When Paulein’s itch began in 2015, it started on her back and forearms and spread to her trunk. The itching became so bad that she couldn’t sleep at night and she went to the doctor who told her she had scabies, a contagious skin disease caused by an infestation of the ‘itch mite’ sarcoptes scabiei.
It’s directly transferred from skin to skin and a relentless unbearable itch is the main symptom as the mites burrow under the skin and lay eggs. As well as itching it can cause a rash.
Her doctor sent her to the pharmacy for cream. This made no difference and four days later she went back to the GP. This time she was told she had an allergy and was given antihistamines.
‘But again, they didn’t work,’ Paulein recalls. ‘I was in agony with indescribable itching. I couldn’t sleep, I couldn’t think. I used to belong to groups and loved painting cat portraits and playing the piano. I could do none of this any more because of the itching and inability to sleep. I was slumped on the sofa all day.’ Three weeks later, during another consultation with her GP this time by telephone, he suggested she see a private dermatologist — who just looked at Paulein’s skin and told her she probably had lymphoma.
‘I was absolutely stunned,’ Paulein says. ‘I was so upset that I actually fell silent and wasn’t able to communicate. No other tests had been run and yet she was giving me this diagnosis of a type of cancer. I was devastated.’
Several doctors and all manner of diagnoses were considered, from scabies and allergies to lymph cancer
She was referred for a CT scan and blood tests. It was not lymphoma. These private tests and scans cost Paulein £1,200.
‘I was relieved, of course, not to have cancer,’ she says. ‘But I was also angry. I’d gone private but still no one had an answer. By now the itching was so bad I wasn’t sleeping at all.’
She had no choice but to put up with her symptoms, trying to manage with E45 cream.
Then this February, three years after her symptoms began, she went to her GP surgery for a routine blood pressure check-up. She saw a different doctor and mentioned her itching.
‘The doctor said: “Let’s run a blood test.” I felt so disillusioned with the medical profession that I remember thinking there was no point after 23 previous blood tests coming back negative. But I went anyway,’ says Paulein.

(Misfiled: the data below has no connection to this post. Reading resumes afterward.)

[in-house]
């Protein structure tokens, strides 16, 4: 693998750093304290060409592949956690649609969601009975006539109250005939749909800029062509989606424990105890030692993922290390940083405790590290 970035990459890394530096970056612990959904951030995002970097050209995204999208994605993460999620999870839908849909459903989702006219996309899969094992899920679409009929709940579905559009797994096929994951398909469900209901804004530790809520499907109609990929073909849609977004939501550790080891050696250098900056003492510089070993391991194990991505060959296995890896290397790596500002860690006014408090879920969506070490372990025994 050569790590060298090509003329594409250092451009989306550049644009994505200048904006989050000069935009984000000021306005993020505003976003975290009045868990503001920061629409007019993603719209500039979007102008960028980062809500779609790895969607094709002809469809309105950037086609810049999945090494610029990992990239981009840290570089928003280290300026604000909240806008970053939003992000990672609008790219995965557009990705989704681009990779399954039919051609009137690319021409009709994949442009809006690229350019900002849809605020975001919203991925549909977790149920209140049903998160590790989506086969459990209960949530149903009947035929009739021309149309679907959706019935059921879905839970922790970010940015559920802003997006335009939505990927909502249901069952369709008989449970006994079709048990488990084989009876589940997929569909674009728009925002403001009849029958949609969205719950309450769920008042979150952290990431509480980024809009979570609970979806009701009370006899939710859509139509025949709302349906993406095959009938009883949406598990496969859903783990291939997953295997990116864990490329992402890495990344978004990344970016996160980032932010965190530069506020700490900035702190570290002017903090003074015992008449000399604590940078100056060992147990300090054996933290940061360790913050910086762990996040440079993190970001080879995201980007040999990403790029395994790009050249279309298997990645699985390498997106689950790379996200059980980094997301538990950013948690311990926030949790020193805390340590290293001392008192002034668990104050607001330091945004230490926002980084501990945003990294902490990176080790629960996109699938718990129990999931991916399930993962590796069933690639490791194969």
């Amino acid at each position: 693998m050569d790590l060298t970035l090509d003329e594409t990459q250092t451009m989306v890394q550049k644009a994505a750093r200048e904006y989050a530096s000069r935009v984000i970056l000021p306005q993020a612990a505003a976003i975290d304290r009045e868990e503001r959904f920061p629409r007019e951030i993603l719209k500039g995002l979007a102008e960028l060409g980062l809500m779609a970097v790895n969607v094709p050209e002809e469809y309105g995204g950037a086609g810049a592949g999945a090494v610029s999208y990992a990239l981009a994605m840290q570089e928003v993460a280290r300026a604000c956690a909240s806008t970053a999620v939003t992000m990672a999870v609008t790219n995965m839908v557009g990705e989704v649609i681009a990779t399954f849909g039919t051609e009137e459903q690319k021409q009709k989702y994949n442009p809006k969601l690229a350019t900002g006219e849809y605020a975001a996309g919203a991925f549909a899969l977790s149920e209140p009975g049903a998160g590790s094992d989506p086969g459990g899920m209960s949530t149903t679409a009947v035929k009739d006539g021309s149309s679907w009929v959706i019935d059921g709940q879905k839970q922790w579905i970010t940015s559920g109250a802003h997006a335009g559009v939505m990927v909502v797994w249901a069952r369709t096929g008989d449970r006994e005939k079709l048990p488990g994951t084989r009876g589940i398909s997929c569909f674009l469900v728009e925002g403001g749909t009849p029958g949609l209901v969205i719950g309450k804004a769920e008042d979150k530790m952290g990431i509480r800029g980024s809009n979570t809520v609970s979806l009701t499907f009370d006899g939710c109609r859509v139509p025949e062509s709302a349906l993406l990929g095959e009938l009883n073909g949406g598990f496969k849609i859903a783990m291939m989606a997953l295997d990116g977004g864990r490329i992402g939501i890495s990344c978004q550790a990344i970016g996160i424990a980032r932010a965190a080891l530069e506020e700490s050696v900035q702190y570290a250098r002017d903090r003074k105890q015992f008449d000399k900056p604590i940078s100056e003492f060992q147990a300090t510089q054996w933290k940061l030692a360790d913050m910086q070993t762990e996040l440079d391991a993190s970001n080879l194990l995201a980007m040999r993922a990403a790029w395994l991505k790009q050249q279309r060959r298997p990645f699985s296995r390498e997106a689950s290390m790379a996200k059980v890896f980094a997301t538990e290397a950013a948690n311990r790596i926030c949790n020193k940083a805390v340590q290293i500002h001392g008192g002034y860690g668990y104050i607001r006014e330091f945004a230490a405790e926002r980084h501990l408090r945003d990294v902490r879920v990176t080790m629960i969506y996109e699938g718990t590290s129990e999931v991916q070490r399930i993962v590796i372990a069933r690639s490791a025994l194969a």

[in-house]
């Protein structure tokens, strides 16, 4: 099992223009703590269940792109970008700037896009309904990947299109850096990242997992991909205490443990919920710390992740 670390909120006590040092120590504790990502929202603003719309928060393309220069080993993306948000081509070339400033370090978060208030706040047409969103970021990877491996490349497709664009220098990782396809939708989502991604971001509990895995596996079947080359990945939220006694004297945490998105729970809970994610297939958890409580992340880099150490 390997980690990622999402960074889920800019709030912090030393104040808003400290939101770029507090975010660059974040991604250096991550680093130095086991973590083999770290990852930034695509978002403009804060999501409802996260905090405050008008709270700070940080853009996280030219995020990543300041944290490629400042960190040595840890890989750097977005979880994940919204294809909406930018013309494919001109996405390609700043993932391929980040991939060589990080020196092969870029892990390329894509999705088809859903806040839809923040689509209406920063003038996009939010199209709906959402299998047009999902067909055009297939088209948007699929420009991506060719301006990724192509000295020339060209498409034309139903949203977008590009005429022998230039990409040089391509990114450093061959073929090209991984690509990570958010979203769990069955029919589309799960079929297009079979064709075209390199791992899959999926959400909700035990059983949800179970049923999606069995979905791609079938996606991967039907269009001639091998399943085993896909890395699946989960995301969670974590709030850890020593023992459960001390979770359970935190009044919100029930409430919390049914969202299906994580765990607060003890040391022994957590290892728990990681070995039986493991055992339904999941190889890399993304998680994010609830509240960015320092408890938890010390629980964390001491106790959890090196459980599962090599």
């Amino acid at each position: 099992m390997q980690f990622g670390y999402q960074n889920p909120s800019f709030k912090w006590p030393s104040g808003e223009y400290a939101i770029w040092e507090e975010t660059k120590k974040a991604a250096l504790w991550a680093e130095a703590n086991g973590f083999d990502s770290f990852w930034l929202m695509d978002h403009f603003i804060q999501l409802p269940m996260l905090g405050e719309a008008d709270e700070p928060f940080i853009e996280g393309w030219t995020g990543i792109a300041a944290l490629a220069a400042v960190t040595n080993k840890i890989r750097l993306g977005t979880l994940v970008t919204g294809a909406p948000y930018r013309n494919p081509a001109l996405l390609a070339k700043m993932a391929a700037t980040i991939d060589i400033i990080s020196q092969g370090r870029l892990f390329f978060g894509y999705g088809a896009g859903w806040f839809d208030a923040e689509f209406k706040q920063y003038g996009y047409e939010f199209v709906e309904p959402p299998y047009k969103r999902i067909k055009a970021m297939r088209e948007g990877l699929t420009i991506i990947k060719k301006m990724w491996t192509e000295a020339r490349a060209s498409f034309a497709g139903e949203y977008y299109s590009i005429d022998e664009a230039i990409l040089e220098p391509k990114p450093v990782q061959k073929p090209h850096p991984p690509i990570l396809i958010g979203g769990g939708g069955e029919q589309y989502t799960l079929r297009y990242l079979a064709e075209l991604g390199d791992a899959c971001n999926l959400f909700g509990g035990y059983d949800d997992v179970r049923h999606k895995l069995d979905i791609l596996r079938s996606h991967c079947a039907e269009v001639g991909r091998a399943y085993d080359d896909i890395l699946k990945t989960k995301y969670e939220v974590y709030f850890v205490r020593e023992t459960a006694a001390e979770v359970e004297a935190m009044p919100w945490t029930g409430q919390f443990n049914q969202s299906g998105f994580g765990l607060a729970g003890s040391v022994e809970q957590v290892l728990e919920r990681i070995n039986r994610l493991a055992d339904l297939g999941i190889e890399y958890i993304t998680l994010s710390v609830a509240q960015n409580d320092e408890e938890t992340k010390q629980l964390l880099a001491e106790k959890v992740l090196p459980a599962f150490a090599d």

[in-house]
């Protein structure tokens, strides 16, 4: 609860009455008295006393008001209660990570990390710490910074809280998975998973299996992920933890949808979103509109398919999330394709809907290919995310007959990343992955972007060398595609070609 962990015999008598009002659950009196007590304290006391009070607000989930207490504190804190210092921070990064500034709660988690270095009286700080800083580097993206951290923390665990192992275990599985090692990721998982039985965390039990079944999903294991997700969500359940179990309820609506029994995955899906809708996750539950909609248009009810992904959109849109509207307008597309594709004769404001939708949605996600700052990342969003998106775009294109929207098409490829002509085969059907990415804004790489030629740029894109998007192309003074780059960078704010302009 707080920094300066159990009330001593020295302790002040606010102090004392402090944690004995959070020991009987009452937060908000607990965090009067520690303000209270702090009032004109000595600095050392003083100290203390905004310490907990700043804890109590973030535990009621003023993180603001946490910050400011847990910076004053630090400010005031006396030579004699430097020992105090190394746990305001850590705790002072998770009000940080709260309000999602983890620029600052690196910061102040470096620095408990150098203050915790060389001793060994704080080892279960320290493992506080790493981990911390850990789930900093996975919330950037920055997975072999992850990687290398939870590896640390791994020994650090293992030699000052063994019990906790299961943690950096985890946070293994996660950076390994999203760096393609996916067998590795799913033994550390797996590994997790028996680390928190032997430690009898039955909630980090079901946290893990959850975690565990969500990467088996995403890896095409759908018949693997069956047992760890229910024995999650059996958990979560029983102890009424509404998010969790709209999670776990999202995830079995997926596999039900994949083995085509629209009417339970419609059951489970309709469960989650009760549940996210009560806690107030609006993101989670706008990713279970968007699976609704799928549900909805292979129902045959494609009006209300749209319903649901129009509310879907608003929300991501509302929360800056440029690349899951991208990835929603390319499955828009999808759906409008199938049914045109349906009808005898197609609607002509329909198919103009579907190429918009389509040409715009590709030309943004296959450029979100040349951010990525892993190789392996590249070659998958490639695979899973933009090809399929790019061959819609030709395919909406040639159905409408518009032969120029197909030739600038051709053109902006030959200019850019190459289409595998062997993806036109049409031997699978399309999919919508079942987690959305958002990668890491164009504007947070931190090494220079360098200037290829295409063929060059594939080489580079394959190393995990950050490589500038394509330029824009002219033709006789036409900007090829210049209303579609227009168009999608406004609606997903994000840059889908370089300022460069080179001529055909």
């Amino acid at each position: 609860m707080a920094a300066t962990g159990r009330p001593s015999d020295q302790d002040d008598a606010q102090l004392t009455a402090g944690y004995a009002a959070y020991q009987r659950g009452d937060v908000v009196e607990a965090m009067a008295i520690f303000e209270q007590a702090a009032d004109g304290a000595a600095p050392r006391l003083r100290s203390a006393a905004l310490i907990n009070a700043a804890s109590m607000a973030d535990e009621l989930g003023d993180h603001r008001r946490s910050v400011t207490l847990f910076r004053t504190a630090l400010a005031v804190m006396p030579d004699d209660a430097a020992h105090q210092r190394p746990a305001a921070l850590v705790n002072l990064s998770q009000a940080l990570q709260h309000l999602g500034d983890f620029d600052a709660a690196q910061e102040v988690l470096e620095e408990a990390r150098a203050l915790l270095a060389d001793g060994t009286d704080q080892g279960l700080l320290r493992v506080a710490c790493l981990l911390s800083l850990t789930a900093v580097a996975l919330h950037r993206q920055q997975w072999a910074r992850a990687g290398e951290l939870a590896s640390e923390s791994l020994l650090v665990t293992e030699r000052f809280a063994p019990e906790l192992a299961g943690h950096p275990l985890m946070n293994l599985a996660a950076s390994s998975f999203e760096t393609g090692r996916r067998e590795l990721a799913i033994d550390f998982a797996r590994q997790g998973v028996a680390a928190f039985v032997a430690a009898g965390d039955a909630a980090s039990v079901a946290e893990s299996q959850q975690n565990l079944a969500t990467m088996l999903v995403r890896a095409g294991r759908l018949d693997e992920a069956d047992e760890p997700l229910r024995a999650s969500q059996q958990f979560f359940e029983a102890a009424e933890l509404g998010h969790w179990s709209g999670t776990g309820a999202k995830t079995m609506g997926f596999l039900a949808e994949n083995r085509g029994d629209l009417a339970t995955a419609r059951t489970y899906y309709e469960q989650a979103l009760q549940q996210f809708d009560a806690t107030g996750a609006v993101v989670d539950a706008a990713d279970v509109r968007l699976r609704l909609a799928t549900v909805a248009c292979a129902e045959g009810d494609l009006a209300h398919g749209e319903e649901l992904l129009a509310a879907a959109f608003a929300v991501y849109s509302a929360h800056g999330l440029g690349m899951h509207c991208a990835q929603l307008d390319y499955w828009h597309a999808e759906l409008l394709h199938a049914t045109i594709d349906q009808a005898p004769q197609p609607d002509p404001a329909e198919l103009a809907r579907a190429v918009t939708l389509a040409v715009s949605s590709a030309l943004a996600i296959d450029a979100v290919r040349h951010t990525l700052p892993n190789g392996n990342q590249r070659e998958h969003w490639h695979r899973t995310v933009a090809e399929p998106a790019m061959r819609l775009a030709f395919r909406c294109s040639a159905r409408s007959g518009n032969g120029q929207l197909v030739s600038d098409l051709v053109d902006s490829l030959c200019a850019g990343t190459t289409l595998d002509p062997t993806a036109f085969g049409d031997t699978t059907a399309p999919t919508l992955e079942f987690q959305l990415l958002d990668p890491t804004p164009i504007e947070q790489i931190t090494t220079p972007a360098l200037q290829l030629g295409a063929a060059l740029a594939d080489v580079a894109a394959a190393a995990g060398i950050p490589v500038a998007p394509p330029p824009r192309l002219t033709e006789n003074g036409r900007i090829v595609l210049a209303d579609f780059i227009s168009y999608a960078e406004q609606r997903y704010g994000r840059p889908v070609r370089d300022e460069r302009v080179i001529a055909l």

When she went back for her results, the doctor finally had a diagnosis: pernicious anaemia.
‘After three years of hell and so many invasive tests and misdiagnoses, at last I had an answer.’
The condition is the most common cause of vitamin B12 deficiency. Other causes include diet — vegans and vegetarians can sometimes become deficient as they do not eat foods such as meat, eggs, milk, and cheese which are rich in B12 — parasitic infections, and drugs such as metformin used for diabetes. It is also more common in elderly patients.
Other symptoms include tingling, itching, tongue soreness, fatigue and general weakness, low mood, jaundice and brittle nails.
The new British Association of Dermatologists guidelines say that all patients with chronic pruritus should have a full blood test to check things such as their iron and B12 levels.
‘We are becoming more aware that chronic itching is a problem, which is why we produced the guidelines,’ says Dr Nick Levell, president of the British Association of Dermatologists. ‘It has highlighted how many unanswered questions there are about the causes of itching, and the shortage of treatments available.’
Three days after her blood test result Paulein had her first vitamin B12 injection.
‘Within hours of getting home I felt less fatigued and was able to get off the sofa,’ she says.
‘But most of all, I was itching a lot less. It was still itchy, but more bearable. It was an incredible transformation.’
Paulein needs a vitamin B12 injection every month initially, though she may need more frequent doses.
‘I hope telling my experience will help others who might be in a similar situation with similar symptoms to ensure they push for a diagnosis.’
Lunch cruncher: How to make your calories go further
Just two small Scotch eggs add up to more than 500 calories, which aren’t calories well spent when you consider you could have scrambled eggs on toast, yoghurt, fruit and popcorn instead.
The second lunch is also healthier — it has around a third less cholesterol-raising saturated fat (6.4g versus 9.8g) and is lower in blood pressure-raising salt (1.5g versus 1.8g). You’ll also get one of your five-a-day from the second lunch and nearly a half of your daily fibre.